If you imagine each "hit" in a D&D game to be an actual blow with a weapon, it sounds ridiculous. Even your average kobold can soak up five or ten axe-blows before it dies, and fight at full effectiveness the whole time. Also, the amount of hits a creature can take goes up dramatically as they increase in level because their Hit Points increase, whereas in real life, crippling injuries are no respecter of skill or experience. Unless your characters are fighting a block of jelly or a swarm, it doesn't make sense to slowly chip away at it, hacking bits off the enemy until they collapse.
However, Hit Points aren't intended to represent pure toughness, and damage doesn't just represent injury. Basically, Hit Points represent average survivability in battle; a combination of stamina, willpower, courage, skill, divine protection, luck, and yes, physical toughness. The last is probably the least important.
Think about the combat system like this:
- Armour Class and other defences represent how difficult it is to have any noticable effect on a creature.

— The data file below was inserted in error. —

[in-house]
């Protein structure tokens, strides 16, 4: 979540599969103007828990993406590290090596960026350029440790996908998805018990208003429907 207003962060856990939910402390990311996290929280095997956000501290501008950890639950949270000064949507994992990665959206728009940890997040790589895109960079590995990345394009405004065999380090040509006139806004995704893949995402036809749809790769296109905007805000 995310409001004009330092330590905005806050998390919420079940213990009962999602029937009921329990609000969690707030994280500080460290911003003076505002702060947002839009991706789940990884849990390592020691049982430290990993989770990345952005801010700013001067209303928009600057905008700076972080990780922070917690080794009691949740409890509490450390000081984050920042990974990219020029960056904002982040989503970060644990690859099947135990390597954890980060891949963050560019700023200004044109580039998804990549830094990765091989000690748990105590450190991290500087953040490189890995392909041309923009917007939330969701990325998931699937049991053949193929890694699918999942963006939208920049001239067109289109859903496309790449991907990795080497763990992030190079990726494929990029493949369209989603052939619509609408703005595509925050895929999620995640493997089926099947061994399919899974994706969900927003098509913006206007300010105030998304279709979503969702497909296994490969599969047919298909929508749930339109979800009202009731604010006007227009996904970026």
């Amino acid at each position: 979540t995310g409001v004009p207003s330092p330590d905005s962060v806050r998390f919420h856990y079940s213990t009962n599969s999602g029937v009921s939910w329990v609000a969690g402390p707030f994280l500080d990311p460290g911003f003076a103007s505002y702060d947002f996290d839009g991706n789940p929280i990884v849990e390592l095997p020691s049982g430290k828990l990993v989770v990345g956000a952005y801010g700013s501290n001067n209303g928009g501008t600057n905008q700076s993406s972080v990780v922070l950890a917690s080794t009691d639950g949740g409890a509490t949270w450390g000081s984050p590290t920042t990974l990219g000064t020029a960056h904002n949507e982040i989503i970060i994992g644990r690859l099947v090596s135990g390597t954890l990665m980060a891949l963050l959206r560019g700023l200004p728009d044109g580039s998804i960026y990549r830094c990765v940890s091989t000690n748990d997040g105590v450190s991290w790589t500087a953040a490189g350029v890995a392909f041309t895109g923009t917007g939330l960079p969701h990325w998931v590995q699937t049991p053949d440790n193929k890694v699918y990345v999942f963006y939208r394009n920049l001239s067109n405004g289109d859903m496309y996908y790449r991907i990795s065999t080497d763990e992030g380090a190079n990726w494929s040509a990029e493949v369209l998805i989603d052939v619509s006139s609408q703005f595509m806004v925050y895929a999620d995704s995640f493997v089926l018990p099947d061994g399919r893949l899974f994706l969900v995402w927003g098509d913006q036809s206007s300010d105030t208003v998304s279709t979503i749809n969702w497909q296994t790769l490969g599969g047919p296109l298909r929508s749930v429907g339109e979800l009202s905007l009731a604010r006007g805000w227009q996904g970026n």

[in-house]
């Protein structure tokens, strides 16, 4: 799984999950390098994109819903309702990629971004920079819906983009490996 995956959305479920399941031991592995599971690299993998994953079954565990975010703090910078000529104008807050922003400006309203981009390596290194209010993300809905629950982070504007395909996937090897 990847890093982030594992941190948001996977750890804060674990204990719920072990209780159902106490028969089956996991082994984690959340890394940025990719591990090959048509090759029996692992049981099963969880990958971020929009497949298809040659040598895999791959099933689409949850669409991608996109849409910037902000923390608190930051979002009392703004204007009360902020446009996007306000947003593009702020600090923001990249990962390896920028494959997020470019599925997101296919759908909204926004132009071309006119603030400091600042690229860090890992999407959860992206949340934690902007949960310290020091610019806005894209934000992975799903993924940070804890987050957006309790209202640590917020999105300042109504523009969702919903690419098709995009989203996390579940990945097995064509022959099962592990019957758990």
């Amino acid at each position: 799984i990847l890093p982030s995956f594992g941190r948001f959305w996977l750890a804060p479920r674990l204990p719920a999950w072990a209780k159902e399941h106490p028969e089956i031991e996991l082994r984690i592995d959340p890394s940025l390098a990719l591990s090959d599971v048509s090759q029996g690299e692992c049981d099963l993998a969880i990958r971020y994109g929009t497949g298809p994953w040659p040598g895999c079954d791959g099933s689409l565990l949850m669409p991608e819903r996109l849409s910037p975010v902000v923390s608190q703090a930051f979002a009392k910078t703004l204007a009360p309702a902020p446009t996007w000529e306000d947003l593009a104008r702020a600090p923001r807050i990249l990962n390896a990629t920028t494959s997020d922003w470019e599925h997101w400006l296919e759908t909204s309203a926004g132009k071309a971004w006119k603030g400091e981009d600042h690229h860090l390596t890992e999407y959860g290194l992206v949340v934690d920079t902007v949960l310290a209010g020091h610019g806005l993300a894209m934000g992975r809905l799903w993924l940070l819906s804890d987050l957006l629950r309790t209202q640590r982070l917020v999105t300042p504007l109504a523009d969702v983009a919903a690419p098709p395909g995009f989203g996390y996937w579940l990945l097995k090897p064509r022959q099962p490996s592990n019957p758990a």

- A failed roll to hit means the attack had no effect - it didn't connect, didn't break their concentration, they sidestepped or parried without breaking stride, or it glanced off their armour.
- A successful roll to hit, causing HP damage, means the attack took something out of them. It doesn't necessarily mean it actually hit them. They had to make a special effort avoid serious damage: maybe they make a clumsy parry, got thrown off balance, or had their nerve shaken; maybe they rolled with the blow or leapt aside. Maybe the magic bolt burned a hole in the wall next to them and scared them stiff. It might have caused an injury, but probably only a bruise or glancing blow. However, the attack sapped their ability to keep fighting, either in terms of pain, stamina, willpower or luck. You can't keep doing things like that forever.